Thursday, July 27, 2006
Songs in Steel
At the risk of turning this blog into a " ... and then I bought ..." series of posts, behold the latest additions to my household.
(Actually, I don't get a lot of new stuff; just so happens this particular summer has been good to me. I'm getting a new guitar and case in a couple months, I picked up a capo to go with those, and these wonderful knives are on the way. That's pretty much it.)
A bit about the knives:
The maker is Mushtaq Ali al Ansari, a Sufi, a martial artist of some note, and an all-around nice guy. You can find his blog here: http://tracelesswarrior.blogspot.com/
The knives are high-carbon tool steel. The kitchen knife (second picture) is designed for slicing vegetables and fruits and the like, has a handle of cherry wood, set with a brass rivet, and the finish on the steel is how it came out of the fire -- Mushtaq uses a fairly primitive set-up to make his blades, very hand-intensive. I hesitate to use the word "organic," but what the hell, that's how they seem.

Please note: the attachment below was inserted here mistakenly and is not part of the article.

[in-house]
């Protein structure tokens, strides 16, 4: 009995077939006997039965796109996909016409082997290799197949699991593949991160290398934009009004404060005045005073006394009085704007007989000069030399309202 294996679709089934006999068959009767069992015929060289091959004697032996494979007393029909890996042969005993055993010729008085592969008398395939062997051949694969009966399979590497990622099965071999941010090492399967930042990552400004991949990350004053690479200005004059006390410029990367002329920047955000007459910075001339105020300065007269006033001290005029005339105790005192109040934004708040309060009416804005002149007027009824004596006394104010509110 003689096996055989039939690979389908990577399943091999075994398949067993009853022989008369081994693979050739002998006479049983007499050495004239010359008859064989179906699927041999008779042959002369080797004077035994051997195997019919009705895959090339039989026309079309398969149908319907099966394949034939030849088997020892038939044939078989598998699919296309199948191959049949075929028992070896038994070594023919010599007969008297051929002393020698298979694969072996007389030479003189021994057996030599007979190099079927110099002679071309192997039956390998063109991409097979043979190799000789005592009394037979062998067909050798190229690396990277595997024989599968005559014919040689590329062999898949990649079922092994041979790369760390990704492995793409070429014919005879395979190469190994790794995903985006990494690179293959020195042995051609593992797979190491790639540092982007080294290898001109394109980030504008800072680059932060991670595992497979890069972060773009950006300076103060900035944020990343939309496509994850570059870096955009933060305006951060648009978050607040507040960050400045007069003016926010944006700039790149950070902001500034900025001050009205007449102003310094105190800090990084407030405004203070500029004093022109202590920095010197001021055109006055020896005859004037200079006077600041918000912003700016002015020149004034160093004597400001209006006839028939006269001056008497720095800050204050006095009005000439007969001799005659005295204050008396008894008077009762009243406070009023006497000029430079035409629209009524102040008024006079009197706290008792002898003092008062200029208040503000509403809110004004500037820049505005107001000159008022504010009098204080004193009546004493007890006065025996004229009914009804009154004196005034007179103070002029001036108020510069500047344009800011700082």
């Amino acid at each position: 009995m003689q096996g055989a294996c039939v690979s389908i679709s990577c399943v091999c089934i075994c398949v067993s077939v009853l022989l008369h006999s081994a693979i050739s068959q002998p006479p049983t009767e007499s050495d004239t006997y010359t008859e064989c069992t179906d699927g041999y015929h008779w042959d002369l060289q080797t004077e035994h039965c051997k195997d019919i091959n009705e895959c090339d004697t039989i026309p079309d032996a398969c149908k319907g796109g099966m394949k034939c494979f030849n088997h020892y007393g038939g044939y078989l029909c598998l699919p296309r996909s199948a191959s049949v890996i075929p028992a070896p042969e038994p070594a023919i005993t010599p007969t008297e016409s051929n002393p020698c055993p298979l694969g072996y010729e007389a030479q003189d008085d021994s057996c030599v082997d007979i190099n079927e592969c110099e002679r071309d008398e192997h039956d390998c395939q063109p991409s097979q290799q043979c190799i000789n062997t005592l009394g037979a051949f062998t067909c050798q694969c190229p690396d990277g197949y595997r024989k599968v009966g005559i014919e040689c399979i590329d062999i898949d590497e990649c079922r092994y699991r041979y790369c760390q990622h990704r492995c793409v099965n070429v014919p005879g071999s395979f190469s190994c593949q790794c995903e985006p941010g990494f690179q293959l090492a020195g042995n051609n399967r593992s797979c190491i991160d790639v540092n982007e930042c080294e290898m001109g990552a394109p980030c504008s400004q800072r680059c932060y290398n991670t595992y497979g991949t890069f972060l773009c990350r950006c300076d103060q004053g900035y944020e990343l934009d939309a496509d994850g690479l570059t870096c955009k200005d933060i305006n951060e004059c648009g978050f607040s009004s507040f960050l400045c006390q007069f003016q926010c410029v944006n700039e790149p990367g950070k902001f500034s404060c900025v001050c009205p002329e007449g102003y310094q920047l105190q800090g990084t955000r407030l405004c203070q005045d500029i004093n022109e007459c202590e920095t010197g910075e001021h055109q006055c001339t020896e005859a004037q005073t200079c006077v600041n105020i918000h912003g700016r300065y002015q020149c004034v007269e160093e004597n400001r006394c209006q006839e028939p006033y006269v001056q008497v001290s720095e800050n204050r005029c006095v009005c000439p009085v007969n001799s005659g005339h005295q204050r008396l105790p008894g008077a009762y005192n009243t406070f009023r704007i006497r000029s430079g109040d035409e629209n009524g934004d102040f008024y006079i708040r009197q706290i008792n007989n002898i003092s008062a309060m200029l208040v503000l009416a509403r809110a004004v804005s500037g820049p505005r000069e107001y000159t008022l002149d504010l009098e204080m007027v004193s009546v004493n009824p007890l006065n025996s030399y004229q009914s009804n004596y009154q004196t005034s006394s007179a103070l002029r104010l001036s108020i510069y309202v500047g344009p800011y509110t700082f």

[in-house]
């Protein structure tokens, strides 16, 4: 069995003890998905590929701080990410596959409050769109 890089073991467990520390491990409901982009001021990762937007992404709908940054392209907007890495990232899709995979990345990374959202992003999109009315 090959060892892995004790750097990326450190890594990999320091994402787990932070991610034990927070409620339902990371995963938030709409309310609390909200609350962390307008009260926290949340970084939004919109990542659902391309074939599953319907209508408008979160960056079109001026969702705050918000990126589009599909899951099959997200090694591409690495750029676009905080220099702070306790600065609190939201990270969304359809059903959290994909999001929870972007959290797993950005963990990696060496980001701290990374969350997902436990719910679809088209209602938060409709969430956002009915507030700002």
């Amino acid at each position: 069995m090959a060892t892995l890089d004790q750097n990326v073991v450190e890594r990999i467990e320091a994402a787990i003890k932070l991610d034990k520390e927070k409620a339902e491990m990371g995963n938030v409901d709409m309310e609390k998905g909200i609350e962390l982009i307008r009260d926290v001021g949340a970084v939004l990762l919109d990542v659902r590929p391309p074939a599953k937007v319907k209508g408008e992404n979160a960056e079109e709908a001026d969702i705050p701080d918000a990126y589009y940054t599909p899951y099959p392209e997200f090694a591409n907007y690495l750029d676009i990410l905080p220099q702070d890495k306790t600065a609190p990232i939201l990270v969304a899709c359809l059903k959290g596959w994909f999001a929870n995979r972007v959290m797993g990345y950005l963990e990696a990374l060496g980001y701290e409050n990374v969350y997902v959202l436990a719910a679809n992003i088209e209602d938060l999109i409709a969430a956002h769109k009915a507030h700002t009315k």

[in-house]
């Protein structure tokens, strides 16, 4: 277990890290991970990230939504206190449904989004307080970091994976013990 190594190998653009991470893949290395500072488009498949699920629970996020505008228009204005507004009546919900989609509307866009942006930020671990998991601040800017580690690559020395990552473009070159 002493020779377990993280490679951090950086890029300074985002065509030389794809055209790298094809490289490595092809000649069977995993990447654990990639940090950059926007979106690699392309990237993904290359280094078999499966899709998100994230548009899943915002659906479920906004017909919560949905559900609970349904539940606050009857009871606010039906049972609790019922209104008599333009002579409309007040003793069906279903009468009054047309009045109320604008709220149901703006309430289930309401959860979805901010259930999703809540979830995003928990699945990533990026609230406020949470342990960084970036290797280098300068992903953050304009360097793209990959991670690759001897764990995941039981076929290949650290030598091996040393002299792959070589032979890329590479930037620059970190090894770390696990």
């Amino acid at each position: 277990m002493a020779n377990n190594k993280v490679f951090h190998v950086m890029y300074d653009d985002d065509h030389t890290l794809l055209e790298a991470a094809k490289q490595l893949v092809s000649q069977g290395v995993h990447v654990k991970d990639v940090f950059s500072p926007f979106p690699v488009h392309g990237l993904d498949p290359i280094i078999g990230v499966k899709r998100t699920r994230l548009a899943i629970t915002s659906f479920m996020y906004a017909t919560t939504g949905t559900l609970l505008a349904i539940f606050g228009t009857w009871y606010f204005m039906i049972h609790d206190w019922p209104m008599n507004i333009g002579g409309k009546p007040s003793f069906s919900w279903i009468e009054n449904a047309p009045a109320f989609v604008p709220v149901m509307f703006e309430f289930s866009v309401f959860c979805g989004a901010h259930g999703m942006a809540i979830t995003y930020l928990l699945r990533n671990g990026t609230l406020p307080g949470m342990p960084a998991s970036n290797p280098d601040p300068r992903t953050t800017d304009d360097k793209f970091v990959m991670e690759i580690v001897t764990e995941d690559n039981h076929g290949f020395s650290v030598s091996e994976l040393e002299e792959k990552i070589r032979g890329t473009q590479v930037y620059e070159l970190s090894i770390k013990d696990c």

The sheath knife, called Kuku Macan, (tiger's claw) has a handle of black walnut. The edge of the blade has been clay-tempered, ala the Japanese samurai sword forging method, which results in a blade with a hard edge and a springier back, so it will be much less likely to break.
If you look carefully, you can see the temper line, which the Japanese call hamon.
Both of the handles are finished in what Mushtaq says is a traditional Shaker furniture method, i.e., alternate applications of boiled linseed oil and bee's wax, until the wood is completely saturated, thus protecting it from drying or cracking.
The tiger's claw has a wrap of resin-impregnated hemp, in what is called a Turk's Knot, serving as a guard.
I am much impressed with Mushtaq's creations, having a fondness for working blades that are plain and not overly ornate. (I also have a kerambit made by his student, Chuck, that is very-well executed in a similar manner.)
Should you ever be in need of a good knife, the handmade work here is less than you'd pay for some machine-made stainless knives, and ever so much superior. Plus his waiting list is not that far out, currently -- a custom knifemaker's queue can sometimes run years long. And he will make you a fine leather sheath to match, too.
Can't beat that kind of deal.
The tiger claw, by the way, will be featured in a fight sequence in the upcoming novel, The Gangster Conspiracy, the final book in Chris Bunch's Star Risk series.